Only just saw this now.

Labour's advocacy of AV is shrewd. While it does ensure that elected candidates are supported by 50% of the votes, it upholds the two-party system. Look at Australia for an example.

It is estimated that if the election had been held under AV, the Lib Dems would have got only 15 more seats. Basically, the Lib Dems finished third in most constituencies, and would have been eliminated before the run-off.

I remember it being said that Labour's majority in 1997 would have been about 220 under AV, with the Tories reduced to a rump of 60. This is because in many southern English seats the Tories won with 40%, Labour second with approx 30% and the Lib Dems third with 20%. The Lib Dems' second preference votes would have been redistributed to the Labour candidate, carrying him or her past the Tory.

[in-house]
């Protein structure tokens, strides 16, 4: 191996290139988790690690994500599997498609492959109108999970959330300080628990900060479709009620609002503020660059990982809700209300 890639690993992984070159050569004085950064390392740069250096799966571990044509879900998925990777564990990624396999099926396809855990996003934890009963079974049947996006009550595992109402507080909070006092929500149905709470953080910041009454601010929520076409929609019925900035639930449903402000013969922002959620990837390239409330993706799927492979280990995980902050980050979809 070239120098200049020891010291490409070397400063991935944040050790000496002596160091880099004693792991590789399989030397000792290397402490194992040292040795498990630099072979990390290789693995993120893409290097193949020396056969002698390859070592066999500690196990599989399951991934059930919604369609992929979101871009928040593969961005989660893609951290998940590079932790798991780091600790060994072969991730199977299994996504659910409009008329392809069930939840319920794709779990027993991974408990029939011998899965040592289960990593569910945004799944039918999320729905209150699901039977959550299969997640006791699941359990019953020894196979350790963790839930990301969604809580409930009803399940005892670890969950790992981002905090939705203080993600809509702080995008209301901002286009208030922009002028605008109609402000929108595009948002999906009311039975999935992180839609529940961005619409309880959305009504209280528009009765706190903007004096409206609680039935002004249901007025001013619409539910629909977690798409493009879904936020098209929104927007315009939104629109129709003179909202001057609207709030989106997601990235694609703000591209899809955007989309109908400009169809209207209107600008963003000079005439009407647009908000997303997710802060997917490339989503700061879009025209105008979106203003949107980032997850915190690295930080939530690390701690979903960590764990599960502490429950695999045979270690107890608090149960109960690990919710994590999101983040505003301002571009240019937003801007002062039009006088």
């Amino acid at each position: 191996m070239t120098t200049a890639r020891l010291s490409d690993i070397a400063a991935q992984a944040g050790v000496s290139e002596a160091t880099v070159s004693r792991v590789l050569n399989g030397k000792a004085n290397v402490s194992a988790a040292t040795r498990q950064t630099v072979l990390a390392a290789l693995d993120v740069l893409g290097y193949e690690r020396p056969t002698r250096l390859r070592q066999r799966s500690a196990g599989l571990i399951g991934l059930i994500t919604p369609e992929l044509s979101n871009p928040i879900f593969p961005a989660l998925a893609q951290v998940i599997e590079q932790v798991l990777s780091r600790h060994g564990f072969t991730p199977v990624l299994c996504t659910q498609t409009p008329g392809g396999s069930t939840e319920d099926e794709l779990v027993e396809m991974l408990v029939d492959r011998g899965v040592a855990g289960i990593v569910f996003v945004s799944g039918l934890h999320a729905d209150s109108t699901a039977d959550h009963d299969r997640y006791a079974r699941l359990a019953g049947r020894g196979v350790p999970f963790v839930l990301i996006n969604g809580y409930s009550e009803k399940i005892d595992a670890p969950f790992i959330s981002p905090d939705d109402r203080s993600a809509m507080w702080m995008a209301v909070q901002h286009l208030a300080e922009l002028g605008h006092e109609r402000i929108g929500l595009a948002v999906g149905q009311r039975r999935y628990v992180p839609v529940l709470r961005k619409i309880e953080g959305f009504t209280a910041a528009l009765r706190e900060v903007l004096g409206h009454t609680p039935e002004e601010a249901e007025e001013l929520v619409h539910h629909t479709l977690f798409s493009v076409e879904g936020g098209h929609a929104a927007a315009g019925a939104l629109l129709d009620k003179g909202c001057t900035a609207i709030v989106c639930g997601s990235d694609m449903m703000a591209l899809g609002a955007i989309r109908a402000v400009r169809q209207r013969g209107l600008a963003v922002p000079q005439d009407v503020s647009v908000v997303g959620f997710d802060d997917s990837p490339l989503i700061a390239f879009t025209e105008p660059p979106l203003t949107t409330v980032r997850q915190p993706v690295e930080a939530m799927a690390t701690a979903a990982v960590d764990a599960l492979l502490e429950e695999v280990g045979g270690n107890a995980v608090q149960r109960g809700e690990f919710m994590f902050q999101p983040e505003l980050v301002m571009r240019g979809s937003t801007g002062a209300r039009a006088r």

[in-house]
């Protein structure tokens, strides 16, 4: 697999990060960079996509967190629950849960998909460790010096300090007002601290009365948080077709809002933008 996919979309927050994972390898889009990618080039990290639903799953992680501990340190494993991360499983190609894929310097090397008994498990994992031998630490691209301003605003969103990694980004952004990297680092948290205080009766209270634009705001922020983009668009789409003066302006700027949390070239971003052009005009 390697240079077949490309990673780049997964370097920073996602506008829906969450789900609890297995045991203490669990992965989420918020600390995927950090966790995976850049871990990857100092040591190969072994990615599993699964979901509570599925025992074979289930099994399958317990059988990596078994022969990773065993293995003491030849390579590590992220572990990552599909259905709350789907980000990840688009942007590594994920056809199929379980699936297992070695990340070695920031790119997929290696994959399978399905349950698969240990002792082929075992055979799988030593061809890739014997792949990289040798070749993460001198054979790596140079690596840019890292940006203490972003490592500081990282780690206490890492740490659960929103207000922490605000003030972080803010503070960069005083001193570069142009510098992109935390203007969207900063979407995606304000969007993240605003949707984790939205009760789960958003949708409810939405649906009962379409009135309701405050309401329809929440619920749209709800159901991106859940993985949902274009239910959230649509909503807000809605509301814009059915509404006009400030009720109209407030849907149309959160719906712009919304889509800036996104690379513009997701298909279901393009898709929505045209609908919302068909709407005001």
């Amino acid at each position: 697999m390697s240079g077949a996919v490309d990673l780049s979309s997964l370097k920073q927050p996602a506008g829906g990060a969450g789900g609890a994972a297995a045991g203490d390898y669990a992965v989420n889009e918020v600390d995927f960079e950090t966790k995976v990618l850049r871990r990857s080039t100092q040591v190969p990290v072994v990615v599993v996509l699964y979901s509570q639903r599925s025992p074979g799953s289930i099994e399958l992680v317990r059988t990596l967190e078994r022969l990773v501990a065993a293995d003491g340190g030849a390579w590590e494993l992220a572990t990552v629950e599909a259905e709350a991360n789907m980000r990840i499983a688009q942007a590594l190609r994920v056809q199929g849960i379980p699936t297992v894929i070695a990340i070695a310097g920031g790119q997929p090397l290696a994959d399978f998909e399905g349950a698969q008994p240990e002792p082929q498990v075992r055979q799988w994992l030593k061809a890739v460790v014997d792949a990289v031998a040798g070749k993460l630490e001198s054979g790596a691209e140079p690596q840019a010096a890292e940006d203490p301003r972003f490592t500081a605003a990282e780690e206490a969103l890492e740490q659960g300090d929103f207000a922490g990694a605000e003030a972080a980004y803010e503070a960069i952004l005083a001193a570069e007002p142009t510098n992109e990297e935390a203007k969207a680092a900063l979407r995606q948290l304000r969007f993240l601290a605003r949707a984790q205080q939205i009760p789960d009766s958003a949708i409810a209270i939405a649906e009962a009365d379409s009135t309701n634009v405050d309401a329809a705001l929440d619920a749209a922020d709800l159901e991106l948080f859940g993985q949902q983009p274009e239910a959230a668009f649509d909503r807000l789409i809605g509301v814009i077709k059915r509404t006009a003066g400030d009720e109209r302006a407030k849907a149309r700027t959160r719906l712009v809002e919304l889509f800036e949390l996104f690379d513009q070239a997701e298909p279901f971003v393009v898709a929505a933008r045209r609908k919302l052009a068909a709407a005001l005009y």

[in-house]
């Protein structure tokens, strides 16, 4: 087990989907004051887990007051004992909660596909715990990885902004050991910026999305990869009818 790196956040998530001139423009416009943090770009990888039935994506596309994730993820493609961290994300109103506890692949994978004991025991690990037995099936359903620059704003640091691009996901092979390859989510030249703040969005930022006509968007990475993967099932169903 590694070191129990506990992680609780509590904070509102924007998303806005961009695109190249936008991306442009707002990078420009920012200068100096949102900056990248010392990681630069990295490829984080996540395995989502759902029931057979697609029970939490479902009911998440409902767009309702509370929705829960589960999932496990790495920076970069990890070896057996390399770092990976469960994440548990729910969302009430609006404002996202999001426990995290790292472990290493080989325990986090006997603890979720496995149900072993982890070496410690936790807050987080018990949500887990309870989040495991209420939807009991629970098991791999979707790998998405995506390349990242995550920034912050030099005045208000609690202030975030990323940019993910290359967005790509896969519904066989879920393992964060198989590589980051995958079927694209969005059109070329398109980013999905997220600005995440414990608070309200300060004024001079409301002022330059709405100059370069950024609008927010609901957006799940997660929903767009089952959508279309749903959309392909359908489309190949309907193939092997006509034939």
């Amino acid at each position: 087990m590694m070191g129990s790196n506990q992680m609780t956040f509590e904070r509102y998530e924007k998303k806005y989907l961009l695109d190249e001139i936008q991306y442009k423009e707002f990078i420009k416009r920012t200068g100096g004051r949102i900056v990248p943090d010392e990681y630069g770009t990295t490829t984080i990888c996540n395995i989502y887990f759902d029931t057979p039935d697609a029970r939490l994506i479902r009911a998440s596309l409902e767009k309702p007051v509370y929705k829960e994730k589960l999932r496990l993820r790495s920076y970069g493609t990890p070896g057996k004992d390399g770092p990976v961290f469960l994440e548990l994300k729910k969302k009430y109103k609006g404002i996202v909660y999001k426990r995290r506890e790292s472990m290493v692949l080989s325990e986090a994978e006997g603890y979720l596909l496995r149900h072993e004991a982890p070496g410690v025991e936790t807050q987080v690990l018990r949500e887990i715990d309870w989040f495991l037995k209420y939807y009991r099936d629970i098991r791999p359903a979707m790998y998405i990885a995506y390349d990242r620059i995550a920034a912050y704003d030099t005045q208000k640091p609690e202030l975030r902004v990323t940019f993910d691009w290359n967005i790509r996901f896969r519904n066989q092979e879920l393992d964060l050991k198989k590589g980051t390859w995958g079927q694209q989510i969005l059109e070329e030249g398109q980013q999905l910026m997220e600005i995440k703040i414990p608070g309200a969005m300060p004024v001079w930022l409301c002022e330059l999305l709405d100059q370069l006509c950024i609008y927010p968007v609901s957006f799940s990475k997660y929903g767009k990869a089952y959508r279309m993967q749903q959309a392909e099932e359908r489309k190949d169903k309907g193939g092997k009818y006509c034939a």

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"I fart in your general direction."
M Barnier

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Marvin the Martian

Interplanetary
# 4360

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quote:
Originally posted by RadicalWhig:
Aye, but how does the new Government understand liberty?

Is it just "freedom of capital" and unrestrained market plutocracy?

Or is there some hope of finding a deeper and richer, more humane, more democratic and more civic concept of liberty?

I'm thinking mostly of shit like ID cards and excessive nanny-state monitoring of everything we do being got rid of. Here's hoping [Smile]

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Hail Gallaxhar